The stature of veterans in American culture, coupled with their tactical expertise and leadership and survival skills, make them prized recruits for paramilitary and supremacist groups. Several right-wing militias focus on attracting former military and law enforcement personnel, as much for the aura of legitimacy they lend the cause as for their ability to influence the views of family members and friends.
One of the most prominent militias, Oath Keepers, was founded by a former Army paratrooper in 2009. Federal authorities have charged three veterans linked to the militia in connection with the attack on Congress.
The allure of nationalist groups for veterans relates to a sense of purpose and kinship reminiscent of the military, explains retired Army Col. Carl Castro, who deployed twice to Iraq. An associate professor at the University of Southern California, he studies what draws veterans to far-right extremism. Other common reasons include lingering frustration over their treatment in the service, disillusionment with civilian life, and the struggle to find meaningful work.
“These groups say, ‘Join us and you’ll be a leader.’ That can be attractive for those who think their skills and experience are being undervalued,” he says.
The Military Times reported last year that more than a third of active-duty troops had witnessed examples of white nationalism or racism within the military. At least four current service members have been charged for participating in the Capitol insurrection.
Mr. Castro’s research, funded by the National Institute of Justice, will attempt to identify risk factors for extremist tendencies. The data could enable the Pentagon and Department of Veterans Affairs to detect and avert an individual’s descent into radicalization.
“Leaders need to do better about calling that stuff out, and troops need to treat one another better,” he says. “And then that needs to carry over after they’ve left the military.”
Congress held hearings last February on white supremacy in the armed services. Heidi Beirich, co-founder of the Global Project Against Hate and Extremism, testified that Pentagon officials and unit commanders have failed to track, report, and crack down on extremist behavior.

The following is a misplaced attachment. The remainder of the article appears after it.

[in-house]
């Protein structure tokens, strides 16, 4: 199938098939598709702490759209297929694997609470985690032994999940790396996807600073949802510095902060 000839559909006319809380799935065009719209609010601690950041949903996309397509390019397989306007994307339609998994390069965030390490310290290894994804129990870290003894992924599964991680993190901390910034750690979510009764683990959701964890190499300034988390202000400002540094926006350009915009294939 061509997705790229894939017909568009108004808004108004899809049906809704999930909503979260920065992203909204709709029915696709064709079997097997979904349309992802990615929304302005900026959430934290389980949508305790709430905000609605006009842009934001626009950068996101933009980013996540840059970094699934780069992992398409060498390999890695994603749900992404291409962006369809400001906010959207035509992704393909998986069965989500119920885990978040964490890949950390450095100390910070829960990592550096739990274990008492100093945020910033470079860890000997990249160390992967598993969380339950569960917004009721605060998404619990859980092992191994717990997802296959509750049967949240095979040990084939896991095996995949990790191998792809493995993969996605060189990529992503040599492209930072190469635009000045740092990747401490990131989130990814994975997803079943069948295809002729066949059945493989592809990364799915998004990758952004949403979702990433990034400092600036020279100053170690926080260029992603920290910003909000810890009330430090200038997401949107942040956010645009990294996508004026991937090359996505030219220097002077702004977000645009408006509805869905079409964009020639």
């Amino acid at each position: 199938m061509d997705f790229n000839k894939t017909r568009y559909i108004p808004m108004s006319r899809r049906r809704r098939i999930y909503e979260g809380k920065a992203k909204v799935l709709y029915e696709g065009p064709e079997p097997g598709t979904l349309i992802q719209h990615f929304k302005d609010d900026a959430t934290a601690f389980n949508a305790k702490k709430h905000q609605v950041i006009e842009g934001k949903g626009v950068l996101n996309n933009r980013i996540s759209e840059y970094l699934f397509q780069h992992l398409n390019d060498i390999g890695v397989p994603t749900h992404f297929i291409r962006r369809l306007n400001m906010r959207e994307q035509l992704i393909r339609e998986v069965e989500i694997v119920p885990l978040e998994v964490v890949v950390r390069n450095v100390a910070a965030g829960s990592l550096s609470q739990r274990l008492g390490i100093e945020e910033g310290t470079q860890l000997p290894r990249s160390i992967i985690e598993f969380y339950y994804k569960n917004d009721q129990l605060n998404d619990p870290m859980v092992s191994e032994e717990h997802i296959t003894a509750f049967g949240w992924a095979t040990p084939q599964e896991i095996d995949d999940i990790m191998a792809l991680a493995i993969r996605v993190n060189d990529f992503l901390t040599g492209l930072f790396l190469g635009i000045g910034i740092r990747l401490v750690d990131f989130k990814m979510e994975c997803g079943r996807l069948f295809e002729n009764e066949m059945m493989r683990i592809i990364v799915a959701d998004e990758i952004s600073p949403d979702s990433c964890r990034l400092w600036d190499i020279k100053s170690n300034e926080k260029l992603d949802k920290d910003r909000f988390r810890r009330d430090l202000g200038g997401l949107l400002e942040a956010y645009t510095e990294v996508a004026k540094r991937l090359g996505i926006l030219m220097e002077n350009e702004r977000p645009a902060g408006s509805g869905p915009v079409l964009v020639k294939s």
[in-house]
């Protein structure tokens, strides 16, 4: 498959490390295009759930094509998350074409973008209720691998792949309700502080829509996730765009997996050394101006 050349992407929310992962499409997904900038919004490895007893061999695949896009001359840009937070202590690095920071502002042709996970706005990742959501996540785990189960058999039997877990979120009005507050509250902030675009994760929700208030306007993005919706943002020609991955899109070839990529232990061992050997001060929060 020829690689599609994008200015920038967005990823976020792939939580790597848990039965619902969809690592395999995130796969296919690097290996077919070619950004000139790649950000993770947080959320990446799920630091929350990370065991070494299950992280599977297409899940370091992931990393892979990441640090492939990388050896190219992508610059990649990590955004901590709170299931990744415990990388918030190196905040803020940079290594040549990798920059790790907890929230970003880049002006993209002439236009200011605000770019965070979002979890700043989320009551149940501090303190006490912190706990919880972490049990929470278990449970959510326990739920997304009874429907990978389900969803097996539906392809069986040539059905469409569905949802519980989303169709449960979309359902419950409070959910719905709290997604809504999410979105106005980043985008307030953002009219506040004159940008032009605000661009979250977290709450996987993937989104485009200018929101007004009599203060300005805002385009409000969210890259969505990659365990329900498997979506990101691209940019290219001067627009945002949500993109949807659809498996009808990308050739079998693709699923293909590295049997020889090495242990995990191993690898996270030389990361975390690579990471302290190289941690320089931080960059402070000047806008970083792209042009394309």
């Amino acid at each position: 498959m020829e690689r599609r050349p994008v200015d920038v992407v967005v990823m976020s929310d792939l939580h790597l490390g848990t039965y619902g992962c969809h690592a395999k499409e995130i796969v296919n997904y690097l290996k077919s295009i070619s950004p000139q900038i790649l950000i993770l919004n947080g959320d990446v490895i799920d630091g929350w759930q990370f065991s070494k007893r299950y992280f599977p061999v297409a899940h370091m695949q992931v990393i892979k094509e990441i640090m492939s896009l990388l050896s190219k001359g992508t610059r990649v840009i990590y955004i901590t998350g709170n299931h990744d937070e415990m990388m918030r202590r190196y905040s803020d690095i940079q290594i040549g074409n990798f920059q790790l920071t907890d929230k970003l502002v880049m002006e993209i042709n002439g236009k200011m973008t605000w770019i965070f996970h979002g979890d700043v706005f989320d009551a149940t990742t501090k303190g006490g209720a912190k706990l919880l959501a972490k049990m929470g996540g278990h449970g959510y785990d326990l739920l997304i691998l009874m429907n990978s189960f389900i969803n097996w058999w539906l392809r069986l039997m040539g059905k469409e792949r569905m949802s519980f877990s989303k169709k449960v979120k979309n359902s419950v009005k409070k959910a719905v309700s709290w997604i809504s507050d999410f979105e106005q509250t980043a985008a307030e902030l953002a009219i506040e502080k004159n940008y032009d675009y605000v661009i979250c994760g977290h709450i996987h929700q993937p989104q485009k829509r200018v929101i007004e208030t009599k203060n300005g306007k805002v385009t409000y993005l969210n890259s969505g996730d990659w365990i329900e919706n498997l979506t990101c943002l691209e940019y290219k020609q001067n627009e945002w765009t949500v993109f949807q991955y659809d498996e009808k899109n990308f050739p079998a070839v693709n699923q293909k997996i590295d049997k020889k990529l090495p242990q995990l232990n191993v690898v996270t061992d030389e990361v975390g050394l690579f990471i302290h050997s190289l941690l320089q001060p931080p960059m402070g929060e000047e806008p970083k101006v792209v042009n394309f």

Ms. Beirich suggests that the military screen the social media accounts of recruits for far-right content and review the posts of service members on Twitter, Facebook, and other platforms as part of security clearance background checks. She adds that last month’s riot illustrated with brutal clarity the importance of creating programs to deradicalize adherents.
“There’s no intervention process in the military or for civilians to stop extremism,” she says. “That has to change.”
In the near term, the Pentagon’s inspector general plans to review the military’s enforcement of policies that bar service members from joining far-right groups. Federal lawmakers will weigh legislation to enhance measures to screen for and root out white supremacists in the ranks, and President Joe Biden has ordered a national assessment of domestic terrorism.
“It’s long overdue,” Ms. Beirich says. “We may finally have an administration taking this problem seriously.”
A unique voice
A 2009 investigation by the Department of Homeland Security warned of growing efforts by nationalist and supremacist groups to recruit Iraq and Afghanistan war veterans. Republican lawmakers, veterans organizations, and conservative media charged that the report perpetuated the “disgruntled vet” stereotype, and the backlash blunted federal scrutiny and public discussion of homegrown terrorism.
Veterans advocates consider the presence of former service members in the Capitol mob as stark evidence of the report’s prescience – and the need for more veterans to counter the radical right ethos.
“We served for the ideals of freedom and democracy, and that’s not what this populist movement stands for,” says Pam Campos-Palma, a political strategist with Vets for the People, a progressive advocacy group.
The former Air Force intelligence analyst, who deployed to Iraq and Afghanistan, contends that veterans who engage in violent extremism should lose their VA benefits and other privileges. Those charged in the Jan. 6 uprising could face that punishment if they wind up court-martialed.
“Rioting at the Capitol in the name of white supremacy and racism, attempting to overturn the results of an election – that’s the exact opposite of serving your country,” she says.
Mr. Purdy, with Veterans for American Ideals, recognizes that those who devoted years of their lives to the military might feel others should bear the burden of deterring domestic extremism.